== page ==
Like a Phoenix: Fungi That Arise from the Ashes of Forest Fires
The scientific study of fire in nature is a growing field known as fire ecology. In this field we have learned that trees like lodgepole pines (Pinus contorta) require fire to complete their lifecycle (see this example of serotinous cones). The field has also observed that the act of fire suppression can introduce complications. For instance, suppressing natural fire tends to favor tree species like Englemann spruce (Picea englemannii). Because spruce are more susceptible to wildfires compared to other trees in the region like pines and aspen, a dominant forest of them can increase the intensity and severity of forest fires.
The year 2020 was a significant year for forest fires in Colorado. Both the Cameron Peak and Troublesome Fires combined to burn an unprecedented 400,000 acres of forest. In the wake of these fires comes the assessment of the damage, but also a unique opportunity to learn how forests respond.
Unidentified cup fungus (Ascomycete) from Hermosa Creek watershed.
One under-explored aspect of fire ecology are the pyrophilous fungi (AKA “fire fungi” or “burn fungi”). The name is appropriate as “pyro” translates to “fire” and “philous” translates to “loving.” These fungi are often seen growing in the remnants of forest fires, fruiting from the charred remains. We have long known that fungi are incredibly important to the growth of forests and their trees. The ecosystem services fungi provide can range from root symbiosis (ectomycorrhiza) to wood decay. All the activities of soil fungi require their filamentous strands to permeate through the ground, which helps to bind and stabilize soils.
Fire is also important to forest ecosystems.
How do fires affect fungi? Which fungi are specifically adapted to fire and what role do they play in forest recovery? These questions have long gone unexplored largely due to limited opportunity from fire suppression, compounding the difficulty in studying an already challenging group of organisms.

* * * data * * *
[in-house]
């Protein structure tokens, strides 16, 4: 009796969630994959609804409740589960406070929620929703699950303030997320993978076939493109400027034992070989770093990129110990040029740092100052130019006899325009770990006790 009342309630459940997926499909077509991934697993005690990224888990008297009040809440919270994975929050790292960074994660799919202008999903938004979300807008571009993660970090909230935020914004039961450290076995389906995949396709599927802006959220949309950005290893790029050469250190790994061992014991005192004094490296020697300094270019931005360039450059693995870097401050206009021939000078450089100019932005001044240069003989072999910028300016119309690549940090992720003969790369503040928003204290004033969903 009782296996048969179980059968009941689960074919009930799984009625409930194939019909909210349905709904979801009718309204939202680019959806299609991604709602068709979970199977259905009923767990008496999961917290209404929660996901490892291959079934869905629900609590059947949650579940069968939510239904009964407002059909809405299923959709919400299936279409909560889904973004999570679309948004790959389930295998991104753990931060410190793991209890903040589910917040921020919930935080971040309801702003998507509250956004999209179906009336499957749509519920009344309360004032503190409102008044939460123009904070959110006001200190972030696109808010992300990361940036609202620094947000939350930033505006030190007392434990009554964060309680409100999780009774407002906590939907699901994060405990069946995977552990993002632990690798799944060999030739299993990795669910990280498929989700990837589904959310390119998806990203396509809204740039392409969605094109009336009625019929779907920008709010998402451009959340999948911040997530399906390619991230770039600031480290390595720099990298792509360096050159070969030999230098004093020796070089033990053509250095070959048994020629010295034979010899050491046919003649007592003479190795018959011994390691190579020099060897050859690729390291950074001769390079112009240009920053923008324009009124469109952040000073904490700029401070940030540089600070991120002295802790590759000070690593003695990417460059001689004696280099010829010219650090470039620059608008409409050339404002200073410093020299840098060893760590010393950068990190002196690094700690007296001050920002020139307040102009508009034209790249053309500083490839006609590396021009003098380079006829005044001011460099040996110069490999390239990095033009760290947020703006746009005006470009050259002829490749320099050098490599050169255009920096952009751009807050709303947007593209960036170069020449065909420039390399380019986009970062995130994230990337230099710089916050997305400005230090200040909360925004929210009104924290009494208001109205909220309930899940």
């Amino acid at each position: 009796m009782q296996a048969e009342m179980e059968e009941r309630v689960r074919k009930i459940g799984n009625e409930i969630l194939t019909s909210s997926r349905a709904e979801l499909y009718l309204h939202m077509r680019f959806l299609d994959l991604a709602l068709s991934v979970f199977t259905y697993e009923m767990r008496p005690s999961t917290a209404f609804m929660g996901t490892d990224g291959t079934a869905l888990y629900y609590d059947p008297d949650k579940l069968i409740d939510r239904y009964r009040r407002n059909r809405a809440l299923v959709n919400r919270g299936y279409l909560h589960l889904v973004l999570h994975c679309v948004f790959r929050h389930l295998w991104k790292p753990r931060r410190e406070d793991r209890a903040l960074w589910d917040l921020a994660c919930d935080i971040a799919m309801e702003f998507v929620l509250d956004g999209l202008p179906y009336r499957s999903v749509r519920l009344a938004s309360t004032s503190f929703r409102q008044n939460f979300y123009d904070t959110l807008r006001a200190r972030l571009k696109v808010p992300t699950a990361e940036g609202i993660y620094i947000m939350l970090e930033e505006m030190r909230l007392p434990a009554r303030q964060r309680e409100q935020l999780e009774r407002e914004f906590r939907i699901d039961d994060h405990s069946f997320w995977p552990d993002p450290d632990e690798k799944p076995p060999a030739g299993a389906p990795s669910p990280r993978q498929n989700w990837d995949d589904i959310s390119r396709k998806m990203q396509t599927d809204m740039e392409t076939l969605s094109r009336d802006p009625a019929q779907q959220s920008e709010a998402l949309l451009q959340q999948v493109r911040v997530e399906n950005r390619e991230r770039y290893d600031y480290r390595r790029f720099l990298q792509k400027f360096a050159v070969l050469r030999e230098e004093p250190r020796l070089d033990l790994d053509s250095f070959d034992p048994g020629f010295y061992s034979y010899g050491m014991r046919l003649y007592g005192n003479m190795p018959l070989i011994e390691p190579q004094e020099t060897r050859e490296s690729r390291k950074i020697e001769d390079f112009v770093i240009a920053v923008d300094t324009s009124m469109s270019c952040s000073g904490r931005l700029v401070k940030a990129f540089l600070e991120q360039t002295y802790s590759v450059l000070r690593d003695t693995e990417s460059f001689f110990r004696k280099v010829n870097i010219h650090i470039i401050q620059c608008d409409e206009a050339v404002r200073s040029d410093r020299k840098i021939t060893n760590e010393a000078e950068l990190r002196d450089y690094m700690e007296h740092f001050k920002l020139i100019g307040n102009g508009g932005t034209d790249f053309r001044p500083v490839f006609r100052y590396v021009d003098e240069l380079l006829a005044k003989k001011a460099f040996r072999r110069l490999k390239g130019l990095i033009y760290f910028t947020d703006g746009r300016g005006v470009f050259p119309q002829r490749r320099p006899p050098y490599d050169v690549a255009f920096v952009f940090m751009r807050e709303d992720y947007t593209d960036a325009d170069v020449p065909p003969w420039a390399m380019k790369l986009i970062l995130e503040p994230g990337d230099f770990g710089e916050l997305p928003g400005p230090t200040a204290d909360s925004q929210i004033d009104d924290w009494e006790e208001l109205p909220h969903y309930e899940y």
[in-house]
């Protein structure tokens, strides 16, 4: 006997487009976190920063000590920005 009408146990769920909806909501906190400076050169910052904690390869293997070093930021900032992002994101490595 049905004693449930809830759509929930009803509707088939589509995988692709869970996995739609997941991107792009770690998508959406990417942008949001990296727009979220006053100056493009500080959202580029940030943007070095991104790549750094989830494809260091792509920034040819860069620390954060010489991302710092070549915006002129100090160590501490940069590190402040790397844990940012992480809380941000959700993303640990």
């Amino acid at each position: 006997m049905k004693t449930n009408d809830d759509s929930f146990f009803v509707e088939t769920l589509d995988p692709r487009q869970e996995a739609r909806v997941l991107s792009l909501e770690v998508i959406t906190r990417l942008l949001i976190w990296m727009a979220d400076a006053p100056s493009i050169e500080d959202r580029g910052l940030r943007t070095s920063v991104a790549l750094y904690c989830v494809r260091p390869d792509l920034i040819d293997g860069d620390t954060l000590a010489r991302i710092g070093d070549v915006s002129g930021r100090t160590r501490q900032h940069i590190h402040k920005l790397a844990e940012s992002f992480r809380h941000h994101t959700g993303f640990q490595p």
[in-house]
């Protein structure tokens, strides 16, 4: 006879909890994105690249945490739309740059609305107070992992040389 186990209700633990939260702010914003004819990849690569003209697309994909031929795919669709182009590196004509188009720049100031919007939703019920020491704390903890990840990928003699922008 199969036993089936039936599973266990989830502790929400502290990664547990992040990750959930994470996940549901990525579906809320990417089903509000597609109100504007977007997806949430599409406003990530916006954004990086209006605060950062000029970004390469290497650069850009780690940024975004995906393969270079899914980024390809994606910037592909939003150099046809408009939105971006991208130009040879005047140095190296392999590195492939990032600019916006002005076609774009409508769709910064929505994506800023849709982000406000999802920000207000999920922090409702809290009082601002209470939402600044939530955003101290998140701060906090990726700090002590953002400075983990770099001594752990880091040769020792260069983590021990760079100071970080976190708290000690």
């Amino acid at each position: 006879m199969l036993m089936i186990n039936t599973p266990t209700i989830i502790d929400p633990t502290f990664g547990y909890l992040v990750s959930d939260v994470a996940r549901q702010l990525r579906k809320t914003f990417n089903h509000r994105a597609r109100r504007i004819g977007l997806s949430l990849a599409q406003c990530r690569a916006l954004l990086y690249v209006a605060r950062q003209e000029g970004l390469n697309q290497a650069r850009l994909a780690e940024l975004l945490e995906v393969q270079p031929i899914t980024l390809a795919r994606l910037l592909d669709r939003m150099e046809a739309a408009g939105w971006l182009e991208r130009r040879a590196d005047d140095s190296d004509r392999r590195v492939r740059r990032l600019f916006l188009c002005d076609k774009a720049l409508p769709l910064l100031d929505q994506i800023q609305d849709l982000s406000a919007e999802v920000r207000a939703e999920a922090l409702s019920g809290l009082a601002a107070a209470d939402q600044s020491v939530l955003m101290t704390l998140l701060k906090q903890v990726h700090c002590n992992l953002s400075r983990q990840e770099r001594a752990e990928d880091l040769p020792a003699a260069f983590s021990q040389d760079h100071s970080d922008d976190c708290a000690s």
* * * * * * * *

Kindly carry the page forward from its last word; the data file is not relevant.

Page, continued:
When wildfires do occur, it is important to use the opportunity to learn. In 2016, a wildfire burned in the Great Smoky Mountains National Park (GSMNP). This park is part of an All-Taxon Biodiversity Inventory (ATBI) where mycologists from the University of Tennessee had been documenting the fungi since 1934. Fire suppression efforts in GSMNP had prevented the park from burning over the past century. After the wildfire, Dr. Karen Hughes and colleagues had a pretty simple question to explore:
Would there be new fungi because of the fire?
The answer turned out to be yes. There were several species of fungi that had never been documented from the area after nearly a century of documenting fungi. They also observed new behaviors in some previously known fungi as well as new understanding of their diversity.
In 2019, I traveled to southwest Colorado accompanied by Database Associate Rick Levy. This was part of a trip that Rick documented in another blog post. Our goal was to explore the site of 2018’s 416 Fire, north of Durango, to look for fire fungi. The fire burned over 57,000 acres in a remote area along Hermosa Creek. Although it was dry and late in the season, we were still able to find several species associated with fires. Our finds included the always charismatic, and aptly named, “goblet” fungus Geopyxis carbonaria. There were also some common ectomycorrhizal fungi like Lactarius scrobiculatus.
Geopyxis carbonaria from Hermosa Creek watershed.
Lactarius scrobiculatus from Hermosa Creek watershed.
Most fire associated fungi appear the first year after the fire in the spring, when the ground is moist from melting snow. The most famous would be the morels, of which there are several pyrophilous species, often found after a burn. A good reference for common Rocky Mountain burn fungi is “The Essential Guide To Rocky Mountain Mushrooms By Habitat” co-authored by our very own Vera Evenson. However, this likely just scratches the surface. In the Southern Rocky Mountains, there is still a lot to learn about the fire fungi. In 2021 we’re looking forward to surveying some of the burn areas this spring to see what potentially new pyrophilous species we can find from Colorado’s forests.
Morchella elata near Yuba Pass, California.
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